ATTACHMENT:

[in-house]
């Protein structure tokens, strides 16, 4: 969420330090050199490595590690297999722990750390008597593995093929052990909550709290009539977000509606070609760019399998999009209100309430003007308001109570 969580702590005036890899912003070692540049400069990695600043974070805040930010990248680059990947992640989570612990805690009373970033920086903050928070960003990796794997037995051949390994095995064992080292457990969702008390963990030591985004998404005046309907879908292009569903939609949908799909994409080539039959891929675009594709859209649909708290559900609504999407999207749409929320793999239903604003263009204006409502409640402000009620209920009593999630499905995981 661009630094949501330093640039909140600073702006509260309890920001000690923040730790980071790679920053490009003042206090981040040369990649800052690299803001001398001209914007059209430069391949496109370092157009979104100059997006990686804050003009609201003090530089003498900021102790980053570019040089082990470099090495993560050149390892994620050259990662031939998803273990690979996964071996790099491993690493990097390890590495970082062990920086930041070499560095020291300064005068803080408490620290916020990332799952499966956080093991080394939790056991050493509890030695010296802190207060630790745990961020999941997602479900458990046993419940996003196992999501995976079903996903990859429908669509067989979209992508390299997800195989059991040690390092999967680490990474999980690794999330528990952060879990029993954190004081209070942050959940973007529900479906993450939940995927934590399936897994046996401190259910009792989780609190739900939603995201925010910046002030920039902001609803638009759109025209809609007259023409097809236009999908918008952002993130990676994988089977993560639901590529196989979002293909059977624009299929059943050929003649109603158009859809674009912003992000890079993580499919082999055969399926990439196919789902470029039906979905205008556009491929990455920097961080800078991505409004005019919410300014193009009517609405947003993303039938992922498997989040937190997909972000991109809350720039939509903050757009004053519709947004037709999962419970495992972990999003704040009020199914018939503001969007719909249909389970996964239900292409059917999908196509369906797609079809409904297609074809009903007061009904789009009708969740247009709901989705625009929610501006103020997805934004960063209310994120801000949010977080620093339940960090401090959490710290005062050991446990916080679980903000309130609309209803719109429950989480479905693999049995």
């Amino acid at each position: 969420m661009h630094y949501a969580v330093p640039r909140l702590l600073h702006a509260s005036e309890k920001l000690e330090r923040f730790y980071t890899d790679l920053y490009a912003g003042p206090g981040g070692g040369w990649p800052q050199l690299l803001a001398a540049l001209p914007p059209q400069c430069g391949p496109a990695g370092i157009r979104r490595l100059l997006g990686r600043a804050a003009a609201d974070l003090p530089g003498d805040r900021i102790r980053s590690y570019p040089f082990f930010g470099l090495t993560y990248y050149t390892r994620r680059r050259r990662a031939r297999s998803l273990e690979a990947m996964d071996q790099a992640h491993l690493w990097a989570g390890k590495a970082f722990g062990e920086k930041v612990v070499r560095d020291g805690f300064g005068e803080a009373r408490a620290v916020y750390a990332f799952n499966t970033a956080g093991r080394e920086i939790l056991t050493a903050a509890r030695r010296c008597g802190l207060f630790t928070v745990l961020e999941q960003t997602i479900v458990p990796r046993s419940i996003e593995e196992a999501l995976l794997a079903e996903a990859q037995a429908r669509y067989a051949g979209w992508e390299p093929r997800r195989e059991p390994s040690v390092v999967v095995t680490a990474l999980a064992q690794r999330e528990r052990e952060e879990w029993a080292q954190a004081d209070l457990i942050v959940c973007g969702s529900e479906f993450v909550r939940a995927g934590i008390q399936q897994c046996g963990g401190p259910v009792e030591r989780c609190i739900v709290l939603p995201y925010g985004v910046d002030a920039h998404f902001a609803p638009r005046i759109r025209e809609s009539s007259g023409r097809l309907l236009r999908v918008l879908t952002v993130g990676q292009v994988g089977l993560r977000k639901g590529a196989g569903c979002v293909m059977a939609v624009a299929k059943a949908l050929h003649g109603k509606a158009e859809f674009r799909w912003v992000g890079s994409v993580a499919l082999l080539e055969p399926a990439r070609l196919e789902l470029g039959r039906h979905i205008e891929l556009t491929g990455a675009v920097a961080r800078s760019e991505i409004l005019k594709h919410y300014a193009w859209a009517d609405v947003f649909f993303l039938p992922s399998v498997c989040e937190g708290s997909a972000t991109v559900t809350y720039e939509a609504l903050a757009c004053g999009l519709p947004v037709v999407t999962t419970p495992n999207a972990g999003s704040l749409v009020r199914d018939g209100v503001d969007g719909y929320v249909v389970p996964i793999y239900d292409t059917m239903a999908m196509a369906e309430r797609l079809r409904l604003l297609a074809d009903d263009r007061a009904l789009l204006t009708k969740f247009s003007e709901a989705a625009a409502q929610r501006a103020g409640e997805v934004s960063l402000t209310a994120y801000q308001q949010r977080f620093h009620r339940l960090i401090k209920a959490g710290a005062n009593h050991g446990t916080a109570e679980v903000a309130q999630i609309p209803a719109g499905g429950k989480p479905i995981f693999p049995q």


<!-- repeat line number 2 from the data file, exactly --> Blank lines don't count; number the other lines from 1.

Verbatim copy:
């Protein structure tokens, strides 16, 4: 969420330090050199490595590690297999722990750390008597593995093929052990909550709290009539977000509606070609760019399998999009209100309430003007308001109570 969580702590005036890899912003070692540049400069990695600043974070805040930010990248680059990947992640989570612990805690009373970033920086903050928070960003990796794997037995051949390994095995064992080292457990969702008390963990030591985004998404005046309907879908292009569903939609949908799909994409080539039959891929675009594709859209649909708290559900609504999407999207749409929320793999239903604003263009204006409502409640402000009620209920009593999630499905995981 661009630094949501330093640039909140600073702006509260309890920001000690923040730790980071790679920053490009003042206090981040040369990649800052690299803001001398001209914007059209430069391949496109370092157009979104100059997006990686804050003009609201003090530089003498900021102790980053570019040089082990470099090495993560050149390892994620050259990662031939998803273990690979996964071996790099491993690493990097390890590495970082062990920086930041070499560095020291300064005068803080408490620290916020990332799952499966956080093991080394939790056991050493509890030695010296802190207060630790745990961020999941997602479900458990046993419940996003196992999501995976079903996903990859429908669509067989979209992508390299997800195989059991040690390092999967680490990474999980690794999330528990952060879990029993954190004081209070942050959940973007529900479906993450939940995927934590399936897994046996401190259910009792989780609190739900939603995201925010910046002030920039902001609803638009759109025209809609007259023409097809236009999908918008952002993130990676994988089977993560639901590529196989979002293909059977624009299929059943050929003649109603158009859809674009912003992000890079993580499919082999055969399926990439196919789902470029039906979905205008556009491929990455920097961080800078991505409004005019919410300014193009009517609405947003993303039938992922498997989040937190997909972000991109809350720039939509903050757009004053519709947004037709999962419970495992972990999003704040009020199914018939503001969007719909249909389970996964239900292409059917999908196509369906797609079809409904297609074809009903007061009904789009009708969740247009709901989705625009929610501006103020997805934004960063209310994120801000949010977080620093339940960090401090959490710290005062050991446990916080679980903000309130609309209803719109429950989480479905693999049995």